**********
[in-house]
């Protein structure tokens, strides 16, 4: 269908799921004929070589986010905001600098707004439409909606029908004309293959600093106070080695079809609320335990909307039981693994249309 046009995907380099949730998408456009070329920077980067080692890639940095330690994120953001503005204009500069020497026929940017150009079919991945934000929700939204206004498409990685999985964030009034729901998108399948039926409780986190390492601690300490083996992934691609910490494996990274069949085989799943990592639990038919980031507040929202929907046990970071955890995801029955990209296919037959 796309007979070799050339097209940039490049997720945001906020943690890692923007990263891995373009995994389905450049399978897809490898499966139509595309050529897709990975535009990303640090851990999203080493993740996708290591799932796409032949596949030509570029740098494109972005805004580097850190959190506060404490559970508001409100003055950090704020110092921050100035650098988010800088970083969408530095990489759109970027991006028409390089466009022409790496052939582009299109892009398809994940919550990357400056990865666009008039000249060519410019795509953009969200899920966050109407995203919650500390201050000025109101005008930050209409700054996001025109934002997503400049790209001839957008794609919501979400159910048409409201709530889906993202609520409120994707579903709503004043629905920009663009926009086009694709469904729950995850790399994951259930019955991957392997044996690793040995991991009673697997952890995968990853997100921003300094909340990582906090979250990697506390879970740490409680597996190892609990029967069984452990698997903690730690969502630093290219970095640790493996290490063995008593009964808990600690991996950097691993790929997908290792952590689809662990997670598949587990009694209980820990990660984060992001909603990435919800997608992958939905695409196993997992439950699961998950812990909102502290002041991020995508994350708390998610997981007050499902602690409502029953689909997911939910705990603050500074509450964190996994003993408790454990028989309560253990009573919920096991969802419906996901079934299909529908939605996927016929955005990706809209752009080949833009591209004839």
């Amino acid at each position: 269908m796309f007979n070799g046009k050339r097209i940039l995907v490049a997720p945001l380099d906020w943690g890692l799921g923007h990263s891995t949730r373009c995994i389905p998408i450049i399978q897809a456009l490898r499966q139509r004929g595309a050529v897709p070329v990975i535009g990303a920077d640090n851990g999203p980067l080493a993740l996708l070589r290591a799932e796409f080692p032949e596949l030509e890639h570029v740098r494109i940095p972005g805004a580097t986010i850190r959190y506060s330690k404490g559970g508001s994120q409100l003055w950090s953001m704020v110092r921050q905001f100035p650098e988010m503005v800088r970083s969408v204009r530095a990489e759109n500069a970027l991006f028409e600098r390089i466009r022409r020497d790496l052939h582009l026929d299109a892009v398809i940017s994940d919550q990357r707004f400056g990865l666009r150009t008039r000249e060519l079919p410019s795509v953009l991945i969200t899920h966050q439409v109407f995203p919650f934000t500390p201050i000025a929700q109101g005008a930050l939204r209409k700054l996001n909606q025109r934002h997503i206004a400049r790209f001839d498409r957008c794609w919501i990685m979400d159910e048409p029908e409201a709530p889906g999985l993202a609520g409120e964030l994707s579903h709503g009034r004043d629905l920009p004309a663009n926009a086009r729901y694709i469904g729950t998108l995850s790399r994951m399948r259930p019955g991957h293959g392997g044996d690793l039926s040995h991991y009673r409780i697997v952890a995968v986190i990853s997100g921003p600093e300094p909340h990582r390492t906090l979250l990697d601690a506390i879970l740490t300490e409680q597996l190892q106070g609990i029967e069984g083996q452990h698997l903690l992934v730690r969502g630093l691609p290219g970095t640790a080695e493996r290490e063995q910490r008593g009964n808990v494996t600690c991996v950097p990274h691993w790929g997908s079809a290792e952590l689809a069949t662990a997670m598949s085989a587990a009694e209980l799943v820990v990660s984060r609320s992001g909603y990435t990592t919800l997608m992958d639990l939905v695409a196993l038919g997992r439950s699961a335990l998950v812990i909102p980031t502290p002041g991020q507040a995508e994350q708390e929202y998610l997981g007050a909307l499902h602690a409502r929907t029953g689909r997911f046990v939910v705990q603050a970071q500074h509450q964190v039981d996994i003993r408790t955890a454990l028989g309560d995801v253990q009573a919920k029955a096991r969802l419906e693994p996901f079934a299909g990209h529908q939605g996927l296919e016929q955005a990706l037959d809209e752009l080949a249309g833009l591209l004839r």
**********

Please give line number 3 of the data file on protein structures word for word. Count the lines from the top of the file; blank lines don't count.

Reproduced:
């Amino acid at each position: 269908m796309f007979n070799g046009k050339r097209i940039l995907v490049a997720p945001l380099d906020w943690g890692l799921g923007h990263s891995t949730r373009c995994i389905p998408i450049i399978q897809a456009l490898r499966q139509r004929g595309a050529v897709p070329v990975i535009g990303a920077d640090n851990g999203p980067l080493a993740l996708l070589r290591a799932e796409f080692p032949e596949l030509e890639h570029v740098r494109i940095p972005g805004a580097t986010i850190r959190y506060s330690k404490g559970g508001s994120q409100l003055w950090s953001m704020v110092r921050q905001f100035p650098e988010m503005v800088r970083s969408v204009r530095a990489e759109n500069a970027l991006f028409e600098r390089i466009r022409r020497d790496l052939h582009l026929d299109a892009v398809i940017s994940d919550q990357r707004f400056g990865l666009r150009t008039r000249e060519l079919p410019s795509v953009l991945i969200t899920h966050q439409v109407f995203p919650f934000t500390p201050i000025a929700q109101g005008a930050l939204r209409k700054l996001n909606q025109r934002h997503i206004a400049r790209f001839d498409r957008c794609w919501i990685m979400d159910e048409p029908e409201a709530p889906g999985l993202a609520g409120e964030l994707s579903h709503g009034r004043d629905l920009p004309a663009n926009a086009r729901y694709i469904g729950t998108l995850s790399r994951m399948r259930p019955g991957h293959g392997g044996d690793l039926s040995h991991y009673r409780i697997v952890a995968v986190i990853s997100g921003p600093e300094p909340h990582r390492t906090l979250l990697d601690a506390i879970l740490t300490e409680q597996l190892q106070g609990i029967e069984g083996q452990h698997l903690l992934v730690r969502g630093l691609p290219g970095t640790a080695e493996r290490e063995q910490r008593g009964n808990v494996t600690c991996v950097p990274h691993w790929g997908s079809a290792e952590l689809a069949t662990a997670m598949s085989a587990a009694e209980l799943v820990v990660s984060r609320s992001g909603y990435t990592t919800l997608m992958d639990l939905v695409a196993l038919g997992r439950s699961a335990l998950v812990i909102p980031t502290p002041g991020q507040a995508e994350q708390e929202y998610l997981g007050a909307l499902h602690a409502r929907t029953g689909r997911f046990v939910v705990q603050a970071q500074h509450q964190v039981d996994i003993r408790t955890a454990l028989g309560d995801v253990q009573a919920k029955a096991r969802l419906e693994p996901f079934a299909g990209h529908q939605g996927l296919e016929q955005a990706l037959d809209e752009l080949a249309g833009l591209l004839r």